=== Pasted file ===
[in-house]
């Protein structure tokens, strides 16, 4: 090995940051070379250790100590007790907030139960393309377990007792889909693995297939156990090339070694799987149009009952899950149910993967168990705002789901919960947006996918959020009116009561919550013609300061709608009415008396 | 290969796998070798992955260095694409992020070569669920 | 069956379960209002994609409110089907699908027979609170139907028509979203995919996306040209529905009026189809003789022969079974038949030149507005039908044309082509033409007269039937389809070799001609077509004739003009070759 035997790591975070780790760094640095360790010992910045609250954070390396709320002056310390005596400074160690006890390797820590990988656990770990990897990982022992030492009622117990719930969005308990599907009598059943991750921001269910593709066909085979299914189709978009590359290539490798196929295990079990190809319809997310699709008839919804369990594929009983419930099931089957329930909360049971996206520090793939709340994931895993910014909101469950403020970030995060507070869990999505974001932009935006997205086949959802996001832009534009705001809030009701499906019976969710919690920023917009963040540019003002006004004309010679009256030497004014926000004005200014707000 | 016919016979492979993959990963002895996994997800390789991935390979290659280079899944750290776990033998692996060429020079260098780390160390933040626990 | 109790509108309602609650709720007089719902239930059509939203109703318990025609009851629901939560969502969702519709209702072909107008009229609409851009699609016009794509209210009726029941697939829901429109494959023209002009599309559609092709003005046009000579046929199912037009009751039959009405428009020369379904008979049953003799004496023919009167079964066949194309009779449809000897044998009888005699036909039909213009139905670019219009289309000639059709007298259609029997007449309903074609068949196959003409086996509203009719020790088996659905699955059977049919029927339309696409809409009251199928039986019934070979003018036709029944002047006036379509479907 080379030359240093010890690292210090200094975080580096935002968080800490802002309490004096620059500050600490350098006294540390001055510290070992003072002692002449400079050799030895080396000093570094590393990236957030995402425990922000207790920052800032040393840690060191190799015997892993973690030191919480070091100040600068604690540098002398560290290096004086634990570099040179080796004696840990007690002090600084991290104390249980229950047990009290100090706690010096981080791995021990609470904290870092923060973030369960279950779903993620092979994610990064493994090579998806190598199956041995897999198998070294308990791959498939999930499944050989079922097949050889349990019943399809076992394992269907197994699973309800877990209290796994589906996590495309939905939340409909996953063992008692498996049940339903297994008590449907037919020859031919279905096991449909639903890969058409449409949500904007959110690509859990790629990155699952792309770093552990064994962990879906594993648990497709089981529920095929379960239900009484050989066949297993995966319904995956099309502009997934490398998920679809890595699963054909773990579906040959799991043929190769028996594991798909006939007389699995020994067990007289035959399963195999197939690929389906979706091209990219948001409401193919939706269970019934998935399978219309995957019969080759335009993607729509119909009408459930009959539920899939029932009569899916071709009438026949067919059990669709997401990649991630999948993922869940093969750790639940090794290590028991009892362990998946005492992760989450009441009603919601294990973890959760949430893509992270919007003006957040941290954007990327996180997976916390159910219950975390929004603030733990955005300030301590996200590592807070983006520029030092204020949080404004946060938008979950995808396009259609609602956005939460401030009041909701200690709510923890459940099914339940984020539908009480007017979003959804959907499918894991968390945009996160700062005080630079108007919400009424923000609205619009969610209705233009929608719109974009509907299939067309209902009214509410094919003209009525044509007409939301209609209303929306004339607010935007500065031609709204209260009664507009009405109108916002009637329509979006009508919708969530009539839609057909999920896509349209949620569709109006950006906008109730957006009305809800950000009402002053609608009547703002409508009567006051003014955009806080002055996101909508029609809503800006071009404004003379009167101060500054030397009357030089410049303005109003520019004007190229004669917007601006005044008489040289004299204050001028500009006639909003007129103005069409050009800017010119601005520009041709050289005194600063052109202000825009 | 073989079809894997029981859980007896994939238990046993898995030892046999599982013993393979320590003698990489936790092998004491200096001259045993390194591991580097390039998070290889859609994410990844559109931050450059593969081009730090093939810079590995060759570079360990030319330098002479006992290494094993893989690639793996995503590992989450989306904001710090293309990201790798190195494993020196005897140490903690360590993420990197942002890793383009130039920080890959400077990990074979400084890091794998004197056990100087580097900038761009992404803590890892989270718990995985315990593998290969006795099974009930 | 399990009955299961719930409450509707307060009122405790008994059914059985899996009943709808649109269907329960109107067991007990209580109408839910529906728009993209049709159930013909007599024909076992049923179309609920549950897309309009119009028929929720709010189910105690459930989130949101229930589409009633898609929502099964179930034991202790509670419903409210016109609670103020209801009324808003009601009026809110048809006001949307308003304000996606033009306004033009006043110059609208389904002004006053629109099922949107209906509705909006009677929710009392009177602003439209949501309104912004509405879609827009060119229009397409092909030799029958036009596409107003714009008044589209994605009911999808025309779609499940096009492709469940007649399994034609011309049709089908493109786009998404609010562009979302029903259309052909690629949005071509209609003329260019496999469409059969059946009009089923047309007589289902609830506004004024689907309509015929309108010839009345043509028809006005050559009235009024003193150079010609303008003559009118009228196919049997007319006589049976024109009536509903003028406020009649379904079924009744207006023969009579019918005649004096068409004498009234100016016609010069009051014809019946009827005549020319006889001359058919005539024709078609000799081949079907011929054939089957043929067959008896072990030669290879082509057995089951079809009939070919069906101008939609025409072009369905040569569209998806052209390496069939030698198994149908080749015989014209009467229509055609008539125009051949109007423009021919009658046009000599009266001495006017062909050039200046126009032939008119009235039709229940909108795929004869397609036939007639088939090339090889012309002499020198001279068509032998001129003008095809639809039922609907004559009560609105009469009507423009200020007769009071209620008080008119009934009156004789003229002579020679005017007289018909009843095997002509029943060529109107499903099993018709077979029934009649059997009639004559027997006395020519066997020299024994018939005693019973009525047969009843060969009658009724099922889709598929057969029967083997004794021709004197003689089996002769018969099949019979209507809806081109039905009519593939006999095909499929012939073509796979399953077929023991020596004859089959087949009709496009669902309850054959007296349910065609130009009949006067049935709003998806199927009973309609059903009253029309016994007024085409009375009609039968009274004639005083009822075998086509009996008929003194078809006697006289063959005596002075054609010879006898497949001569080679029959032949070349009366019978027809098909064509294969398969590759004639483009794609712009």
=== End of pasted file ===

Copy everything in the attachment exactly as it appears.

[in-house]
């Protein structure tokens, strides 16, 4: 090995940051070379250790100590007790907030139960393309377990007792889909693995297939156990090339070694799987149009009952899950149910993967168990705002789901919960947006996918959020009116009561919550013609300061709608009415008396 | 290969796998070798992955260095694409992020070569669920 | 069956379960209002994609409110089907699908027979609170139907028509979203995919996306040209529905009026189809003789022969079974038949030149507005039908044309082509033409007269039937389809070799001609077509004739003009070759 035997790591975070780790760094640095360790010992910045609250954070390396709320002056310390005596400074160690006890390797820590990988656990770990990897990982022992030492009622117990719930969005308990599907009598059943991750921001269910593709066909085979299914189709978009590359290539490798196929295990079990190809319809997310699709008839919804369990594929009983419930099931089957329930909360049971996206520090793939709340994931895993910014909101469950403020970030995060507070869990999505974001932009935006997205086949959802996001832009534009705001809030009701499906019976969710919690920023917009963040540019003002006004004309010679009256030497004014926000004005200014707000 | 016919016979492979993959990963002895996994997800390789991935390979290659280079899944750290776990033998692996060429020079260098780390160390933040626990 | 109790509108309602609650709720007089719902239930059509939203109703318990025609009851629901939560969502969702519709209702072909107008009229609409851009699609016009794509209210009726029941697939829901429109494959023209002009599309559609092709003005046009000579046929199912037009009751039959009405428009020369379904008979049953003799004496023919009167079964066949194309009779449809000897044998009888005699036909039909213009139905670019219009289309000639059709007298259609029997007449309903074609068949196959003409086996509203009719020790088996659905699955059977049919029927339309696409809409009251199928039986019934070979003018036709029944002047006036379509479907 080379030359240093010890690292210090200094975080580096935002968080800490802002309490004096620059500050600490350098006294540390001055510290070992003072002692002449400079050799030895080396000093570094590393990236957030995402425990922000207790920052800032040393840690060191190799015997892993973690030191919480070091100040600068604690540098002398560290290096004086634990570099040179080796004696840990007690002090600084991290104390249980229950047990009290100090706690010096981080791995021990609470904290870092923060973030369960279950779903993620092979994610990064493994090579998806190598199956041995897999198998070294308990791959498939999930499944050989079922097949050889349990019943399809076992394992269907197994699973309800877990209290796994589906996590495309939905939340409909996953063992008692498996049940339903297994008590449907037919020859031919279905096991449909639903890969058409449409949500904007959110690509859990790629990155699952792309770093552990064994962990879906594993648990497709089981529920095929379960239900009484050989066949297993995966319904995956099309502009997934490398998920679809890595699963054909773990579906040959799991043929190769028996594991798909006939007389699995020994067990007289035959399963195999197939690929389906979706091209990219948001409401193919939706269970019934998935399978219309995957019969080759335009993607729509119909009408459930009959539920899939029932009569899916071709009438026949067919059990669709997401990649991630999948993922869940093969750790639940090794290590028991009892362990998946005492992760989450009441009603919601294990973890959760949430893509992270919007003006957040941290954007990327996180997976916390159910219950975390929004603030733990955005300030301590996200590592807070983006520029030092204020949080404004946060938008979950995808396009259609609602956005939460401030009041909701200690709510923890459940099914339940984020539908009480007017979003959804959907499918894991968390945009996160700062005080630079108007919400009424923000609205619009969610209705233009929608719109974009509907299939067309209902009214509410094919003209009525044509007409939301209609209303929306004339607010935007500065031609709204209260009664507009009405109108916002009637329509979006009508919708969530009539839609057909999920896509349209949620569709109006950006906008109730957006009305809800950000009402002053609608009547703002409508009567006051003014955009806080002055996101909508029609809503800006071009404004003379009167101060500054030397009357030089410049303005109003520019004007190229004669917007601006005044008489040289004299204050001028500009006639909003007129103005069409050009800017010119601005520009041709050289005194600063052109202000825009 | 073989079809894997029981859980007896994939238990046993898995030892046999599982013993393979320590003698990489936790092998004491200096001259045993390194591991580097390039998070290889859609994410990844559109931050450059593969081009730090093939810079590995060759570079360990030319330098002479006992290494094993893989690639793996995503590992989450989306904001710090293309990201790798190195494993020196005897140490903690360590993420990197942002890793383009130039920080890959400077990990074979400084890091794998004197056990100087580097900038761009992404803590890892989270718990995985315990593998290969006795099974009930 | 399990009955299961719930409450509707307060009122405790008994059914059985899996009943709808649109269907329960109107067991007990209580109408839910529906728009993209049709159930013909007599024909076992049923179309609920549950897309309009119009028929929720709010189910105690459930989130949101229930589409009633898609929502099964179930034991202790509670419903409210016109609670103020209801009324808003009601009026809110048809006001949307308003304000996606033009306004033009006043110059609208389904002004006053629109099922949107209906509705909006009677929710009392009177602003439209949501309104912004509405879609827009060119229009397409092909030799029958036009596409107003714009008044589209994605009911999808025309779609499940096009492709469940007649399994034609011309049709089908493109786009998404609010562009979302029903259309052909690629949005071509209609003329260019496999469409059969059946009009089923047309007589289902609830506004004024689907309509015929309108010839009345043509028809006005050559009235009024003193150079010609303008003559009118009228196919049997007319006589049976024109009536509903003028406020009649379904079924009744207006023969009579019918005649004096068409004498009234100016016609010069009051014809019946009827005549020319006889001359058919005539024709078609000799081949079907011929054939089957043929067959008896072990030669290879082509057995089951079809009939070919069906101008939609025409072009369905040569569209998806052209390496069939030698198994149908080749015989014209009467229509055609008539125009051949109007423009021919009658046009000599009266001495006017062909050039200046126009032939008119009235039709229940909108795929004869397609036939007639088939090339090889012309002499020198001279068509032998001129003008095809639809039922609907004559009560609105009469009507423009200020007769009071209620008080008119009934009156004789003229002579020679005017007289018909009843095997002509029943060529109107499903099993018709077979029934009649059997009639004559027997006395020519066997020299024994018939005693019973009525047969009843060969009658009724099922889709598929057969029967083997004794021709004197003689089996002769018969099949019979209507809806081109039905009519593939006999095909499929012939073509796979399953077929023991020596004859089959087949009709496009669902309850054959007296349910065609130009009949006067049935709003998806199927009973309609059903009253029309016994007024085409009375009609039968009274004639005083009822075998086509009996008929003194078809006697006289063959005596002075054609010879006898497949001569080679029959032949070349009366019978027809098909064509294969398969590759004639483009794609712009």